The purpose of this collection is to support the identified curricular and research needs of the School of Social Work at Michigan State University. The Social Work collection supports the curriculum at the B.A.S.W., M.S.W., and Ph.D. levels.
The undergraduate program has as its principal educational objective to prepare students for beginning social work practice. Courses cover social work practice, social welfare policy, human behavior in the social environment, social research, and practicum experience. The junior year diversity project highlights the signature theme of the undergraduate curriculum of diversity, with an emphasis on advancing social justice for oppressed populations. Optional undergraduate certificate programs are available in the areas of aging, diversity achievement, and child welfare. A strong undergraduate research program provides students the opportunity to assist in faculty research projects.
The School of Social Work’s M.S.W. program emphasizes the development and well-being of individuals, communities, and broader national and international groups. The focus of the program is preparation of social workers for foundation and advanced practice in Clinical Social Work (micro-level interventions) and Organization and Community Leadership (macro-level interventions). The program provides a generalist foundation with content areas in values and ethics, diversity, and populations-at-risk and social and economic justice. Curriculum sequences covered are human behavior and the social environment, social welfare policy and services, social work practice, research, and field education.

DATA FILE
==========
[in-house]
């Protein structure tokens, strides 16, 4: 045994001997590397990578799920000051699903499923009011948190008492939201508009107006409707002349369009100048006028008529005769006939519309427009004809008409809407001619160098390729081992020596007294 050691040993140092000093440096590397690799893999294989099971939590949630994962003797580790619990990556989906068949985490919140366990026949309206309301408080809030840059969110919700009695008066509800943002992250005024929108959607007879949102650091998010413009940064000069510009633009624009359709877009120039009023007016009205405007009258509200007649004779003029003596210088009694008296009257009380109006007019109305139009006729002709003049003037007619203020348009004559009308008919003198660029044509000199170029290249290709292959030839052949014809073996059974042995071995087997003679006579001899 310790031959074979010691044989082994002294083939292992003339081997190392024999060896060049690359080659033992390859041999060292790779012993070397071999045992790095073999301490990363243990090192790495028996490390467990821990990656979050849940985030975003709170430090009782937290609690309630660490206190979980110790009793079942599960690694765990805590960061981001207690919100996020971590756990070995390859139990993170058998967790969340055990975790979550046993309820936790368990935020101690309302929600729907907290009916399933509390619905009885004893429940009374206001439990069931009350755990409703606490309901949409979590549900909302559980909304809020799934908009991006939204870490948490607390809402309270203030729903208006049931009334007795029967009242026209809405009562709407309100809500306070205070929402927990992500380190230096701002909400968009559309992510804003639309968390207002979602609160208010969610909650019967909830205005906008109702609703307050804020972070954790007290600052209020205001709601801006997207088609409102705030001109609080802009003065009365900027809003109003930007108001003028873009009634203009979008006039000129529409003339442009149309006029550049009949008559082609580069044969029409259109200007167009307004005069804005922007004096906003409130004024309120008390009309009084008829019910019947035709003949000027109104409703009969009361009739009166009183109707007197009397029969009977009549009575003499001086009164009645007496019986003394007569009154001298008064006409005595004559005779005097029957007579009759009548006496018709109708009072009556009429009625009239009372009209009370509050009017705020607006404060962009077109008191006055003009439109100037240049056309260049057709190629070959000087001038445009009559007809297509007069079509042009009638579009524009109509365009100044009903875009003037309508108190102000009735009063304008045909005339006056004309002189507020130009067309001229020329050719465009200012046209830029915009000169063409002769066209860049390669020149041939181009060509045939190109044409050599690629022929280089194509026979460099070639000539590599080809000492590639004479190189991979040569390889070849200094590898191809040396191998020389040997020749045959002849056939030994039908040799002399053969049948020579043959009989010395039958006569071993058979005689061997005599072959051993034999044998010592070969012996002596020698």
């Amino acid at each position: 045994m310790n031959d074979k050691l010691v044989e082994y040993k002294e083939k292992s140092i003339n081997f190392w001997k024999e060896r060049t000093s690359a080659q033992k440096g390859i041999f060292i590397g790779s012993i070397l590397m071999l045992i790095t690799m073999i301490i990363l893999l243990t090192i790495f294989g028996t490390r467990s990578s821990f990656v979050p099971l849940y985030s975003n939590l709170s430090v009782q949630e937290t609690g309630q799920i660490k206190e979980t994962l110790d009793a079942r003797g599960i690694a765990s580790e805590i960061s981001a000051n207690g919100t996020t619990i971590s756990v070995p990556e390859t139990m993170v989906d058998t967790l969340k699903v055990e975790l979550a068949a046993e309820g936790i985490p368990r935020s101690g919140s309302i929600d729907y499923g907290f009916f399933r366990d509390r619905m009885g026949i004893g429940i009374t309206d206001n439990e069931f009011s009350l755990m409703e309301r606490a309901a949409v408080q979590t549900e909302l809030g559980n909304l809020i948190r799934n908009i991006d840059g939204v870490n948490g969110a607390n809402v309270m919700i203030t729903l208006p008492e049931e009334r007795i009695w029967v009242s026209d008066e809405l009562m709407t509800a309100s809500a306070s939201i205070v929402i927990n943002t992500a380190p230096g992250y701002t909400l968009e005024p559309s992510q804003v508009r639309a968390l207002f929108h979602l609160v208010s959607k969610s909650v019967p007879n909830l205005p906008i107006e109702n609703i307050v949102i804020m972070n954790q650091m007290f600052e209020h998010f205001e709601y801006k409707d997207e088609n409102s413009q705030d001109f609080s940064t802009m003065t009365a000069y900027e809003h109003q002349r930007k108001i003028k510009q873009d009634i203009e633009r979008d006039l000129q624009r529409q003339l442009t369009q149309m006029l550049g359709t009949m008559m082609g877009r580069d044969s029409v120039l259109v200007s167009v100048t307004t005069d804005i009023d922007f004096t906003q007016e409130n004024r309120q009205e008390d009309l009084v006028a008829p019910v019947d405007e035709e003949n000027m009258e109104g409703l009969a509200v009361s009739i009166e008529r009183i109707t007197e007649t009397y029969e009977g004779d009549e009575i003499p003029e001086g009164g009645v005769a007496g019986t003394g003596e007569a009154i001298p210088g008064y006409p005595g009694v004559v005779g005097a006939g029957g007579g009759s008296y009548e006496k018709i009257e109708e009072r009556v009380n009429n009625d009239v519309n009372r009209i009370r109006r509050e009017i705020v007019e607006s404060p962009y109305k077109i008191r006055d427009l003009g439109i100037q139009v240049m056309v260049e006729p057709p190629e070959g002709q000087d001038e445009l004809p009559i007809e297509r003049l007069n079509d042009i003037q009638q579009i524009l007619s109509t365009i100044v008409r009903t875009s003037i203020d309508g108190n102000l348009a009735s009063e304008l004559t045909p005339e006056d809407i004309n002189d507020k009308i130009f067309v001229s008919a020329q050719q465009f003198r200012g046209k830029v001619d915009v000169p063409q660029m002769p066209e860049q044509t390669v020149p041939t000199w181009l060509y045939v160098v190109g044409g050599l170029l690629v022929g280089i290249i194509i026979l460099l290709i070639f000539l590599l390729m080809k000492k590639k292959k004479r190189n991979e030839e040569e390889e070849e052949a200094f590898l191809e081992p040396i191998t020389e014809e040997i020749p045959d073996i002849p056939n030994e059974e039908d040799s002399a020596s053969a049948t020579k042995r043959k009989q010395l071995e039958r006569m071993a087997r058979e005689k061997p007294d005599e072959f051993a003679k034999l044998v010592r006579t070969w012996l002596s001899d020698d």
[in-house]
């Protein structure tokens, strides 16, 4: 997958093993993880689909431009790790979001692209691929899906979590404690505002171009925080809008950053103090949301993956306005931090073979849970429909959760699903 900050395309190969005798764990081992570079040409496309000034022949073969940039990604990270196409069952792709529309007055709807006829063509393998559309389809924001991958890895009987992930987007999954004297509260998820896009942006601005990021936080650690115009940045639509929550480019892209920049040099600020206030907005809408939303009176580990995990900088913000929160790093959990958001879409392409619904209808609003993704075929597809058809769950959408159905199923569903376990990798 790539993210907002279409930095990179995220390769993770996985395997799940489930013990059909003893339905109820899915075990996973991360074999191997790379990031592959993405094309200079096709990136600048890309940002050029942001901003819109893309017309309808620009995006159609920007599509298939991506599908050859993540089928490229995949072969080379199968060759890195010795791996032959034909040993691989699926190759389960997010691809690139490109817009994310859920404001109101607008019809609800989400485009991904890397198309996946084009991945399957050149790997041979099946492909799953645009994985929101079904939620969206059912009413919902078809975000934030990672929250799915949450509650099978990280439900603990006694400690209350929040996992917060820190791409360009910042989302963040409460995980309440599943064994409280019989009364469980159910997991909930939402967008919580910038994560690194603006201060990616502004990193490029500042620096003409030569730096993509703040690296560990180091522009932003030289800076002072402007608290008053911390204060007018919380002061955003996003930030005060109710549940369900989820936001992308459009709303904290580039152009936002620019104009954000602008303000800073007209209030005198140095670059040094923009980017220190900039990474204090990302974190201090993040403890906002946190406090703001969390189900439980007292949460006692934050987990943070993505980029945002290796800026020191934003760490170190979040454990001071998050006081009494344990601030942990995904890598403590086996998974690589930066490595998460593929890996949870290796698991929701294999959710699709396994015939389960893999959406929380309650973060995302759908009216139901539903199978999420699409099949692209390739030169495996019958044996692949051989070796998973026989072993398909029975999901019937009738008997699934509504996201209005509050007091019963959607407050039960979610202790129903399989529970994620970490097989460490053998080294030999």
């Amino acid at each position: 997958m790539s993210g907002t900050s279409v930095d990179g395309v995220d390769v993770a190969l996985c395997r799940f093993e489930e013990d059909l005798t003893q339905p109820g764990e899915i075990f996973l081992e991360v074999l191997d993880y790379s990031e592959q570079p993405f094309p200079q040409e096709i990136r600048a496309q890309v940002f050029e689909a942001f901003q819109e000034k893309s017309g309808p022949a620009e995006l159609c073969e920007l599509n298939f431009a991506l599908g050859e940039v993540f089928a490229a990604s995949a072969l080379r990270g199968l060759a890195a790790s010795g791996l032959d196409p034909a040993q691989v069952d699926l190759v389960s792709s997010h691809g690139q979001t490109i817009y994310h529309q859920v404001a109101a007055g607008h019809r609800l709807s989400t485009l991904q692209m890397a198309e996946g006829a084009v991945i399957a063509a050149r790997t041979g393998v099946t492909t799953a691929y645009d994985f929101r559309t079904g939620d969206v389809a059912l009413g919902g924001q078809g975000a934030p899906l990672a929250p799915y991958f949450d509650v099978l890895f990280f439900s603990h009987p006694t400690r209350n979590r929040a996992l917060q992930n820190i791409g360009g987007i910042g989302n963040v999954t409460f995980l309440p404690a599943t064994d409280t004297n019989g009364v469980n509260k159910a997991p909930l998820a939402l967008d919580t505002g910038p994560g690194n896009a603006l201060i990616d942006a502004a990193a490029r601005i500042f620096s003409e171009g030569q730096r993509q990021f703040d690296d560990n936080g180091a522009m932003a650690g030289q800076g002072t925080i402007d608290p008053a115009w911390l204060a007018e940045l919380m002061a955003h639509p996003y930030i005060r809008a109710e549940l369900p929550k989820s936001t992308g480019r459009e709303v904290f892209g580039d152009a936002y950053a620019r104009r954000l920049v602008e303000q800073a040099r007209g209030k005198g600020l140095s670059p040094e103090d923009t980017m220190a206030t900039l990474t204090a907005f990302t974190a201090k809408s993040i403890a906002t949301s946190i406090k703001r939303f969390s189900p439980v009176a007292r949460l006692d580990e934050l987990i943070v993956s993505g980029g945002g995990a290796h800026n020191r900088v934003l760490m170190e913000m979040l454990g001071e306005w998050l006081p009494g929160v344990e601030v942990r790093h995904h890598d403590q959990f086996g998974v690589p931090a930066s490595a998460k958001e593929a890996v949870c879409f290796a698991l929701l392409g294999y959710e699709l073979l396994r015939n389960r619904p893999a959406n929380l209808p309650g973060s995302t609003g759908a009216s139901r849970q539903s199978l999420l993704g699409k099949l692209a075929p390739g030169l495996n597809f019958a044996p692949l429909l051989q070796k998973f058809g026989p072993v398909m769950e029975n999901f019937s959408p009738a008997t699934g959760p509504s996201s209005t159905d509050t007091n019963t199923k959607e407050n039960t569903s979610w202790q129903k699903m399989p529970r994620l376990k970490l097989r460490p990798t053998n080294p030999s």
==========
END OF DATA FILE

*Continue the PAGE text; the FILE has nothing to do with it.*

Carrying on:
In addition to offering the full M.S.W. program on the East Lansing campus, remote campuses in Flint, Oakland, and Saginaw offer the clinical specialization. A distance learning program is currently offered for the clinical specialization through the Statewide Blended Program and the Weekend Program for the organization and community practice concentration.
Certificate programs for M.S.W. students are offered in school social work, clinical social work with families, child and family advocacy, gerontology, addiction studies, and evidence based trauma treatment. A joint MSW/JD degree program is also offered.
After many years of offering a Ph.D. in Interdisciplinary Studies, the School now offers a Ph.D. program in Social Work but does not ignore the interdisciplinary nature of the field of study. The program anticipates that graduates will assume leadership positions as educators, researchers of social problems and intervention methods, as well as positions as planners, policy makers, and analysts. A dual degree program for the PhD in Social Work and a Master’s in Public Health is pending as of August 2014, as well as a Public Health graduate certificate.
Social Work draws on interdisciplinary scholarship from the fields of psychology, education, public health, law, sociology, disability studies, and other social and behavioral sciences.
The Social Work collection, along with collections in education, psychology, and sociology, also supports instruction and research in the Department of Human Development and Family Studies (HDFS). Specializations within HDFS include child development, couple and family therapy, lifespan human development and family diversity, youth development, and family and community services. Research in HDFS is largely community-based and multidisciplinary covering issues such as diverse family types, at-risk child and youth populations, parenting and family processes, and child development. The department is home to the Child Development Laboratories and the Couple and Family Therapy Clinic. Research data are both quantitative and qualitative.